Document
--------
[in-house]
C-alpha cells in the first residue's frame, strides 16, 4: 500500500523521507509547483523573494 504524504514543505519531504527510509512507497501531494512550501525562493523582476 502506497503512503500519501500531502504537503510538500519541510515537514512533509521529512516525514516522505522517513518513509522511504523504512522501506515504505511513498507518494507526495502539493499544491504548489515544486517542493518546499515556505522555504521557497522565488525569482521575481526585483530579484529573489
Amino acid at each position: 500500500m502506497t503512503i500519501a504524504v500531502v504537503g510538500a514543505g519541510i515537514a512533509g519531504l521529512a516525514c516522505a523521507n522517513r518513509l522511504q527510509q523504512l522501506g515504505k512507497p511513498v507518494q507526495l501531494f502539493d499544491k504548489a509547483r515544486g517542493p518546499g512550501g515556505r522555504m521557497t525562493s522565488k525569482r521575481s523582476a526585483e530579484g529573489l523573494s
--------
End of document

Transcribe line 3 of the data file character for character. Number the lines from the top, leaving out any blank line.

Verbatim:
Amino acid at each position: 500500500m502506497t503512503i500519501a504524504v500531502v504537503g510538500a514543505g519541510i515537514a512533509g519531504l521529512a516525514c516522505a523521507n522517513r518513509l522511504q527510509q523504512l522501506g515504505k512507497p511513498v507518494q507526495l501531494f502539493d499544491k504548489a509547483r515544486g517542493p518546499g512550501g515556505r522555504m521557497t525562493s522565488k525569482r521575481s523582476a526585483e530579484g529573489l523573494s